December 14, 1995: Nevada plays in the first overtime game in Division I-A history, falling to Toledo in the Las Vegas Bowl, 40-37. Overtime was instituted at college football’s highest level for the 1995 bowl season, then became standard during the 1996 regular season. But it wasn’t the Wolf Pack’s first foray into overtime, which had been played at the lower levels of NCAA football since the late 1980s. In fact, two of Nevada’s games in the 1990 Division I-AA playoffs went three overtimes, including the classic in the semi-finals that ended in a 59-52 victory over Boise State.
Boise State’s first overtime game was back in 1988 at Northern Arizona, a 24-21 win in double-OT. We did the game on KTVB. In the last half of the second overtime, Broncos linebacker Scott Russell recovered an NAU fumble. Having never seen a college OT in person before, Mark Johnson and I looked at each other and said, “The game’s over, right?” It took the Broncos a moment to realize it themselves—then a wild celebration broke out.
Boise State’s most famous overtime game (I’ll give you one guess): the 43-42 Fiesta Bowl overtime win over Oklahoma on New Year’s Day, 2007. My “This Day In Sports” feature doesn’t run on holidays, so I won’t have a chance to write about it on January 1. Let’s dust it off here, shall we?
The moment it finished, Boise State fans rightfully considered the Fiesta Bowl the best college football game they’d ever seen. Then, over the next 24 hours, it became clear that much of the rest of the nation agreed. The Broncos dominated the first half and then some, and in the third quarter, they led the Sooners by 18 points. Then the throng of 73,719 in Glendale, AZ, saw Oklahoma rally to tie the game—and then witnessed a Jared Zabransky interception returned for a touchdown, all in the final two minutes to give the Sooners a 35-28 lead.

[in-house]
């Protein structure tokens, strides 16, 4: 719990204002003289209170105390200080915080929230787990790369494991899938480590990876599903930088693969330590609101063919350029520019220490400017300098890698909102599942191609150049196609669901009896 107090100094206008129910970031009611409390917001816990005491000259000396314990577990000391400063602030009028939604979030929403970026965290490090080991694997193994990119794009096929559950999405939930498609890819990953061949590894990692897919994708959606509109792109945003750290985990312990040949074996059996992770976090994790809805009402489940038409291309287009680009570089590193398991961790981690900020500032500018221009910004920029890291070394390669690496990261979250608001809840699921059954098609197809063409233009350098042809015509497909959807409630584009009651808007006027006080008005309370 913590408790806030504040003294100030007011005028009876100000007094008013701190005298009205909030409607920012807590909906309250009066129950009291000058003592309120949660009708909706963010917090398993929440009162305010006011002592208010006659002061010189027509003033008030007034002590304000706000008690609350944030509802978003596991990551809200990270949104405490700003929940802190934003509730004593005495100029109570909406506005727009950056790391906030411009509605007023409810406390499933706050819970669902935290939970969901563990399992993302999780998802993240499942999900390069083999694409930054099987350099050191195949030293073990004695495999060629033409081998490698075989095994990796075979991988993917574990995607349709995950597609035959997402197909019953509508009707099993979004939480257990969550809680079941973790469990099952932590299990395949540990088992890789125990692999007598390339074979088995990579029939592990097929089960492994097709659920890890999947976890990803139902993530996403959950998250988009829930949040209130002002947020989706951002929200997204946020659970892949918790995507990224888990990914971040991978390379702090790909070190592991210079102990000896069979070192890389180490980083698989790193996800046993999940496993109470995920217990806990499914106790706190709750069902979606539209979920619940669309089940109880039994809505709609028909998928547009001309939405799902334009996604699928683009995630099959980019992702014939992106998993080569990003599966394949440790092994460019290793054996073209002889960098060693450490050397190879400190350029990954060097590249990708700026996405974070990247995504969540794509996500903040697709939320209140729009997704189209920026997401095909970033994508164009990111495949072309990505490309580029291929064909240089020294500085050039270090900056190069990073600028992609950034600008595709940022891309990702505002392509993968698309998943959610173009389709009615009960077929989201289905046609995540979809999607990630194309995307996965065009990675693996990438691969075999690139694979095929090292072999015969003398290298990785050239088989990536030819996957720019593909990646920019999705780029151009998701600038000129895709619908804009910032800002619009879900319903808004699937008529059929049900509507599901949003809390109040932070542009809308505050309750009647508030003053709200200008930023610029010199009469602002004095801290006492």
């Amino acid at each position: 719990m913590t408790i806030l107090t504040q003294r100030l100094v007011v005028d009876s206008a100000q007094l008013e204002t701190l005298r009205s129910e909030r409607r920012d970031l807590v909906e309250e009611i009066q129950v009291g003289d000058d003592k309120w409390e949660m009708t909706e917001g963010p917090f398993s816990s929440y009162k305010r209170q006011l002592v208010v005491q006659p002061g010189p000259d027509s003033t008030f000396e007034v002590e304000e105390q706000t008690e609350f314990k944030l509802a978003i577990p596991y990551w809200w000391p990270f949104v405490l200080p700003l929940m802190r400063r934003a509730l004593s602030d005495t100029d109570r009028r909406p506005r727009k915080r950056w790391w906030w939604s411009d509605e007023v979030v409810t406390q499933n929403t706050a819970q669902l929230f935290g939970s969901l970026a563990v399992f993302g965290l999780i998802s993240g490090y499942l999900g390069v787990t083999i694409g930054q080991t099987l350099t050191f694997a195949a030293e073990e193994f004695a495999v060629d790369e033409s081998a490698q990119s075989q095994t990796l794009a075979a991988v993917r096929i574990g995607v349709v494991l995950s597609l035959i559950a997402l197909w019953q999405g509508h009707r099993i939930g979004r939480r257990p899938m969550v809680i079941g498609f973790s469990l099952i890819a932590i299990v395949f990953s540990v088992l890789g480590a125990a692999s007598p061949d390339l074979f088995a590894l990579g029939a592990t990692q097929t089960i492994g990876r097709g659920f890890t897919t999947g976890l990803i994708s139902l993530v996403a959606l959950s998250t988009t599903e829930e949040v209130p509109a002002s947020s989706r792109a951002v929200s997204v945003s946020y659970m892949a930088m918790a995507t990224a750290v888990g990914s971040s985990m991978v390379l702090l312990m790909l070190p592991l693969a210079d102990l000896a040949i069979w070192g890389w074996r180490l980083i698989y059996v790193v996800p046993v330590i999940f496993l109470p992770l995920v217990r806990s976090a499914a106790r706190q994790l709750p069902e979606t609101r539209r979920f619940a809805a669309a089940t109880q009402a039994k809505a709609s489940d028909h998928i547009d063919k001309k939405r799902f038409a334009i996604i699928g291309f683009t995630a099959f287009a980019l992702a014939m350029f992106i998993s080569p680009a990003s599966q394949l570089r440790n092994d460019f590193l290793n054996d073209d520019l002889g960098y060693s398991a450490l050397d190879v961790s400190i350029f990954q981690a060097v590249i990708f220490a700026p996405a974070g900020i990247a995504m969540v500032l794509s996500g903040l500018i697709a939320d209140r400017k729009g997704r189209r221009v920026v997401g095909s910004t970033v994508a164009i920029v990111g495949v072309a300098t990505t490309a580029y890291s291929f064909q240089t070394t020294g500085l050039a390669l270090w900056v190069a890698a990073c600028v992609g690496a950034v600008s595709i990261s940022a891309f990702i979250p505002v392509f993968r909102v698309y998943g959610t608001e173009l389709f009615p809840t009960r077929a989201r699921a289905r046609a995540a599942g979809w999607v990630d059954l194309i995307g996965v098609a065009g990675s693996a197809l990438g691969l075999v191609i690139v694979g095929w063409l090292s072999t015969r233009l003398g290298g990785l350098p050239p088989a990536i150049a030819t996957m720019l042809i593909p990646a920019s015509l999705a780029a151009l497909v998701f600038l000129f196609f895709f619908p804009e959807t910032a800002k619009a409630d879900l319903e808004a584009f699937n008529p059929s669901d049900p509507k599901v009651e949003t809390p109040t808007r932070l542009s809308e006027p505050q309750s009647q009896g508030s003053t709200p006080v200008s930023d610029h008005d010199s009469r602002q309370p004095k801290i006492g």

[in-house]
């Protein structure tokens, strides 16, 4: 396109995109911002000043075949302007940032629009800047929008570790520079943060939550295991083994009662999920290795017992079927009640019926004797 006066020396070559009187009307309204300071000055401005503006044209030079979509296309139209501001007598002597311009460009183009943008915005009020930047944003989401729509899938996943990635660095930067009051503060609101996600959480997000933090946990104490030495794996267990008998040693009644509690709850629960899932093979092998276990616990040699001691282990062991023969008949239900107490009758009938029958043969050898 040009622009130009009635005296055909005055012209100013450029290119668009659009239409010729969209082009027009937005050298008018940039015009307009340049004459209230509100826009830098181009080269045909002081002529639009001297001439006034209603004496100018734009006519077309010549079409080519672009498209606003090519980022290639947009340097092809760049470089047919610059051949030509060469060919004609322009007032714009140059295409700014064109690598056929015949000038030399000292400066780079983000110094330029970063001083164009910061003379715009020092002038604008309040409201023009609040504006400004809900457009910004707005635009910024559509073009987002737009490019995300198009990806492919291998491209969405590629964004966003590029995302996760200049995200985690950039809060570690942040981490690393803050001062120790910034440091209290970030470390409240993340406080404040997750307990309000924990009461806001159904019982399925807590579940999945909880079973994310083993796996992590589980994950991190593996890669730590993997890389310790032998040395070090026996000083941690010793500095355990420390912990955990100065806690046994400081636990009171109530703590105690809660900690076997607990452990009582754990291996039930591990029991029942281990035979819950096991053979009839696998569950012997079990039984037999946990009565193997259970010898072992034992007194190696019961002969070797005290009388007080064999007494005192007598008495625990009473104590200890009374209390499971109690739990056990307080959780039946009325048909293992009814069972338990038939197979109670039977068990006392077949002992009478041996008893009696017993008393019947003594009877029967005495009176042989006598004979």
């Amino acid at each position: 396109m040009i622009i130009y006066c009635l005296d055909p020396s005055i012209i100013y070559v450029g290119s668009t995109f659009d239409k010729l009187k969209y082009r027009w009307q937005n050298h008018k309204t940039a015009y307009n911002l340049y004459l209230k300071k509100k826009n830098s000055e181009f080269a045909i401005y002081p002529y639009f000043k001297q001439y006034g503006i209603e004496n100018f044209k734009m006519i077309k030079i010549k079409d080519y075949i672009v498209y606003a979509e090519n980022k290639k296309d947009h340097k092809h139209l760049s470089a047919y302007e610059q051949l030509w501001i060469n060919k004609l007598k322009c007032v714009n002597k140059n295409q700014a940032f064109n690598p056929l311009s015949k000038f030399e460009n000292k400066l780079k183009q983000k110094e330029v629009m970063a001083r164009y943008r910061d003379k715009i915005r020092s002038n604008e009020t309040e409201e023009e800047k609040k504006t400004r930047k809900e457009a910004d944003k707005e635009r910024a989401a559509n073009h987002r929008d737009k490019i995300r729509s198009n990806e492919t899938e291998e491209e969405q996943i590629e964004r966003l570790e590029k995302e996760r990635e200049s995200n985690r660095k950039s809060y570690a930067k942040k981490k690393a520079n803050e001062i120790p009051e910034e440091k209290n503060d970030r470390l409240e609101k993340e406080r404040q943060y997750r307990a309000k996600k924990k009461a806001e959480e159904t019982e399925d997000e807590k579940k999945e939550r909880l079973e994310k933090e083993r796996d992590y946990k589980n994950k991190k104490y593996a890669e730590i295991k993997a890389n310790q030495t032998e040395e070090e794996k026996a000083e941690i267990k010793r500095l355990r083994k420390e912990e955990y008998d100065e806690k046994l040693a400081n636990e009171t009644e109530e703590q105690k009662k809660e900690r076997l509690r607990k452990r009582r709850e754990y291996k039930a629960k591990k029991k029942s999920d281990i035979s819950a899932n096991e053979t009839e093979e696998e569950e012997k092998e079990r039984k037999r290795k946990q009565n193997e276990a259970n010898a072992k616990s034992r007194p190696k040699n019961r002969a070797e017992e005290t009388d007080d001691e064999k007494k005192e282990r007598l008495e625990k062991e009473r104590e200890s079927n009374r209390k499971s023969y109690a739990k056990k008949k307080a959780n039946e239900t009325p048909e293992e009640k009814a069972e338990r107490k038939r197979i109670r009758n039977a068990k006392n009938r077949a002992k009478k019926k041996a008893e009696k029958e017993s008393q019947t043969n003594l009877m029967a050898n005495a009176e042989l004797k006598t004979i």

But on fourth-and-18 with 18 seconds left in the game, BSU came back from the dead with a 50-yard hook-and-lateral game-tying touchdown from Zabransky to Drisan James to Jerard Rabb. Then came the unforgettable overtime. A direct-snap halfback option pass from Vinny Perretta to Derek Schouman got the Broncos a touchdown, again on fourth down, to bring them within a PAT of tying the game again.
But coach Chris Petersen famously decided to go for two points and end it, and Zabransky gave Ian Johnson the behind-the-back Statue of Liberty for the winning points. Zabransky was Fiesta Bowl Offensive MVP, Marty Tadman won the game’s defensive award with his two interceptions, Johnson got a fiancé, and the non-BCS Broncos secured a place in college football history. There you go.
(Tom Scott hosts the Scott Slant segment during the football season on KTVB’s Sunday Sports Extra. He also anchors four sports segments each weekday on 95.3 FM KTIK and one on News/Talk KBOI. His Scott Slant column runs every Wednesday.)